For many people, there are few things in the world more awkward than the thought of having a sex conversation with their parents. There is just something deeply and profoundly uncomfortable about it. But embarrassment aside, should you do it? Should you cross that final conversational frontier and talk to your parents about intercourse?

If your answer is yes, and talking to your parents feels like something you want to do, here are a few relatively pain-free ways to jump into the conversation — no matter what stage of life you’re in.

Having sex for the first time
If you have never been sexually active, talking to your parents about sex can feel totally daunting — but the truth is their advice might actually be invaluable. If you think specifically about what you want to get out of the conversation, it can make having it that much easier. Maybe you want to see a gynecologist, or you want to go on birth control and need their help, or you’re thinking about losing your virginity and want their advice. Spend some time really thinking about what you want to say, and the conversation will be that much easier and more productive.

The other piece of advice? “Cut your parents some slack,” says Dr. Holly Richmond a Somatic Psychologist and Certified Sex Therapist. “One of my favorite sayings, at least with my kids, is ‘what’s my job?’ And they say, ‘To keep me safe.’” Her point? No matter your age, your parents just want to keep you safe, so if they seem overbearing or protective just remember their top priority is your health and safety. And if you want a little cheatsheet on where to begin this conversation, LOLA’s sexual wellness kit is a great anatomy and sexual health products resource.

Having sex for pleasure
Talking to your parents about sex for pleasure can be awkward territory, but the reality is, sex for pleasure can be a big part of life. Dr. Richmond warns, this conversation might be hard to broach. “I’m a sex therapist and it’s still difficult,” she says of her experience with her own parents. “But it’s a practice. The first time probably won’t go well, but keep trying, keep practicing, and also know yourself and how comfortable your parents will be. If you were raised super religious and they are still religious, talking about sex will never be easy.” Dr. Richmond also encourages parents who are talking to their kids about sex to talk about pleasure as much as pregnancy. “It’s silly to try and talk to kids like all sex is about is making babies,” she says. “Because [for me] that’s not true.”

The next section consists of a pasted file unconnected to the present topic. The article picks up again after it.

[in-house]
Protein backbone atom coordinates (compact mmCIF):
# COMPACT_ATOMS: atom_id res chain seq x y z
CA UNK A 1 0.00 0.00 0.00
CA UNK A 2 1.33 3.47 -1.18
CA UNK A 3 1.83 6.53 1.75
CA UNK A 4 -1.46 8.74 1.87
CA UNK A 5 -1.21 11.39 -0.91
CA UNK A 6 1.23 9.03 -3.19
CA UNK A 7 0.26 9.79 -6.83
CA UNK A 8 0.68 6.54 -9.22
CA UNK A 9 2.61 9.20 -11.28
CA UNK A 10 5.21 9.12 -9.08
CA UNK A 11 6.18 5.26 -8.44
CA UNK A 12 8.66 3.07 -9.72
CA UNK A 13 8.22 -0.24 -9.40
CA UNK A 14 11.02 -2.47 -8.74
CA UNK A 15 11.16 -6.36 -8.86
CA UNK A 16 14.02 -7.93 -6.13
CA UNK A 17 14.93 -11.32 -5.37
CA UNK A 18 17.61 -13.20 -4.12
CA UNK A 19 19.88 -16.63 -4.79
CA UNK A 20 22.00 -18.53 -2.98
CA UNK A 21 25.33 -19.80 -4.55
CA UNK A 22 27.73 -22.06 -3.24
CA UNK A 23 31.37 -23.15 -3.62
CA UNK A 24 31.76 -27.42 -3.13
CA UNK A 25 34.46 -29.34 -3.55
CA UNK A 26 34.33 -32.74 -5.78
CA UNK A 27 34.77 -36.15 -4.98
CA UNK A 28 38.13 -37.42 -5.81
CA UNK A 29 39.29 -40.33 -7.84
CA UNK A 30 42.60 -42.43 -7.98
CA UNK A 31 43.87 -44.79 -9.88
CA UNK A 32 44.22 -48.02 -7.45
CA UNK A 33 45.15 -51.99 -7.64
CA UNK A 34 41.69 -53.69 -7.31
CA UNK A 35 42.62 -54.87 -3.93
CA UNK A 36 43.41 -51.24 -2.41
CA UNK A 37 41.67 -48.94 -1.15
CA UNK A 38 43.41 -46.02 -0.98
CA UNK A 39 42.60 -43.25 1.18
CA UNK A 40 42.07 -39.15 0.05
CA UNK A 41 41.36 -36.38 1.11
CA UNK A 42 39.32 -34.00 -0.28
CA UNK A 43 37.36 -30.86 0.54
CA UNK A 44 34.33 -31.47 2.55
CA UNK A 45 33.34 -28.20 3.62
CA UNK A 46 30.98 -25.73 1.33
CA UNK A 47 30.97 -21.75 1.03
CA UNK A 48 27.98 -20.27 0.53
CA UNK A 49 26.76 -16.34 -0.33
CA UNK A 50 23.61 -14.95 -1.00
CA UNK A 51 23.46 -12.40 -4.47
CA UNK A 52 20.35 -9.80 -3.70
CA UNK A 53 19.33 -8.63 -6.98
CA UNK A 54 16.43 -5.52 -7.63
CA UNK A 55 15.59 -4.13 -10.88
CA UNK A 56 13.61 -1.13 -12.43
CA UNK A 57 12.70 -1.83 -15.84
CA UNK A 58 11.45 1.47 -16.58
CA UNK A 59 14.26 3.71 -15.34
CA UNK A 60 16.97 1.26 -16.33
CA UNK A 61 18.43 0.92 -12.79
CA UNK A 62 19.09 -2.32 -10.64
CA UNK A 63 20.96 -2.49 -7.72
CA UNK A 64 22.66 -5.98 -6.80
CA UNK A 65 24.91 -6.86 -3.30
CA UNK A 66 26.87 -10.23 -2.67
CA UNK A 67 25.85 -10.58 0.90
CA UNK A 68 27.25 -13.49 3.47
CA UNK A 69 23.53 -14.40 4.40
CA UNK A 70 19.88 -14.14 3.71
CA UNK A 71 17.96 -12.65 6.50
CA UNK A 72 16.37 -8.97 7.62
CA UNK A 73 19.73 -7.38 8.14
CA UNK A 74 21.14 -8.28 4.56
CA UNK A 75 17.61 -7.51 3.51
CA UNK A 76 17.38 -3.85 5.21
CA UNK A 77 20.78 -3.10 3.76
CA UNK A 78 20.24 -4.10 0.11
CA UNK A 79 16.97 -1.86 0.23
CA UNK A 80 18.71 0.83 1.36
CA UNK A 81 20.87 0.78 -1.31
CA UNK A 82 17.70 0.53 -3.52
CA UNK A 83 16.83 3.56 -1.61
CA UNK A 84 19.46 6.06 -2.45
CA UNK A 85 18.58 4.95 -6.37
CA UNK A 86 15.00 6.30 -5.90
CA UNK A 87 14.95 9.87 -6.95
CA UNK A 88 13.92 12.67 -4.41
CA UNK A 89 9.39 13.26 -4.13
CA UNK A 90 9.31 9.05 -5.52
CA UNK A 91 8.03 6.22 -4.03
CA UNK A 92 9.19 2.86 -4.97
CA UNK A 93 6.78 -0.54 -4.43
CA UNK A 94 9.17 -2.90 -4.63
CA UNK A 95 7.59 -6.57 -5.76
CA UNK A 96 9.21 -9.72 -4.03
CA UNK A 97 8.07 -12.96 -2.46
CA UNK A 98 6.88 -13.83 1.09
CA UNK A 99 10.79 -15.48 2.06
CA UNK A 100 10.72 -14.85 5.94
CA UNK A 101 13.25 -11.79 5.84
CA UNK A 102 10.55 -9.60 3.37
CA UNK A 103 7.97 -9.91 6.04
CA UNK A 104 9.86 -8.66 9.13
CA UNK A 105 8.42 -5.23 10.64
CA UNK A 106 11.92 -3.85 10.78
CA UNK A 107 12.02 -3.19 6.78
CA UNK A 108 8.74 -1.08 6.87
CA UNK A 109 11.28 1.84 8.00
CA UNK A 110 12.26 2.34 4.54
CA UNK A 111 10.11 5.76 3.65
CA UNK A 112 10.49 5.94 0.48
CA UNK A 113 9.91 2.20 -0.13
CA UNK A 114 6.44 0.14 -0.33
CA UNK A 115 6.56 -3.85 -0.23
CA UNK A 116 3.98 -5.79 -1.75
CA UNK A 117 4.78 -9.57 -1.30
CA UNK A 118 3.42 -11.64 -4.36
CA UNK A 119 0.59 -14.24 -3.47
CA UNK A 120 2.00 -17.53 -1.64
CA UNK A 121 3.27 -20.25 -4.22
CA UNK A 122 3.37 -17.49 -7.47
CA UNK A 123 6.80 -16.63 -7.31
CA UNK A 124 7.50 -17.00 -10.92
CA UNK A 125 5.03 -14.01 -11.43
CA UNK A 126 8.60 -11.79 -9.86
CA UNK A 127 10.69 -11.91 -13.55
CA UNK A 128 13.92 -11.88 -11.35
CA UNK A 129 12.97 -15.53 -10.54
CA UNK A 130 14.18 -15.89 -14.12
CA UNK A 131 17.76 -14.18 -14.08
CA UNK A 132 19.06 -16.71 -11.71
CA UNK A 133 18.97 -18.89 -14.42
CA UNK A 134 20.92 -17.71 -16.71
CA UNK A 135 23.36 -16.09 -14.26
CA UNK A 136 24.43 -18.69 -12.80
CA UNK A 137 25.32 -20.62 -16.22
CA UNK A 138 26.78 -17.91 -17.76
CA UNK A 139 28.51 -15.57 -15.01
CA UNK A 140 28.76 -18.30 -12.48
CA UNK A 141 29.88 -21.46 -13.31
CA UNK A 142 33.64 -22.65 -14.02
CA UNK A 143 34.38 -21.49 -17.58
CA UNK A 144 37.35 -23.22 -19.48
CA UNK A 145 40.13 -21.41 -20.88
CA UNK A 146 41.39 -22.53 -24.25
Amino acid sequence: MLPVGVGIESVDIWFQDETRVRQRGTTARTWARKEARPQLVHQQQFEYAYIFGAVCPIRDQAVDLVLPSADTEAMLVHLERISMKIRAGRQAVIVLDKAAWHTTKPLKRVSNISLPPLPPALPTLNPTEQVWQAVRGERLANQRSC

Trying to get pregnant
If you’re at a point in your life when you’re trying to get pregnant, talking to your parents about sex and their own fertility experience can be very educational. “Fertility is more comfortable for people to discuss with their parents because they are now both adults and they are not directly speaking about sex,” says Omaha-based sex therapist Kristen Lilla. “Fertility is a sensitive subject for many, particularly infertility. I think the best advice for having these conversations is to be open and honest, non-judgmental, and to allow yourself to be vulnerable.”

Dr. Richmond reiterates Lilla’s point, adding that information about your parents fertility and birthing experience can be key to understanding your own. “Find out about your birth story, find out if your parents had a hard time conceiving, were you with your mom immediately on her chest after you were born or were you rushed to the NICU? Were why were those decisions made?” Dr. Richmond says. The answers can help you to map out your own birthing plan or navigate fertility issues.

Bottom line, no matter what stage of life you’re at, talking to your parents about sex might come with uncomfortable pauses, but lots of benefits too. Sex can be an amazing part of life and shouldn’t be taboo, so talk to your parents about it. Who knows, the conversation could be way helpful than you think.

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Elena Sheppard is a writer and editor in Brooklyn, NY. Currently getting her MFA in non-fiction writing at Columbia University, her work has appeared in the New York Times, Vogue, and Elle, among others. Follow her work on Instagram or Twitter @eleshepp.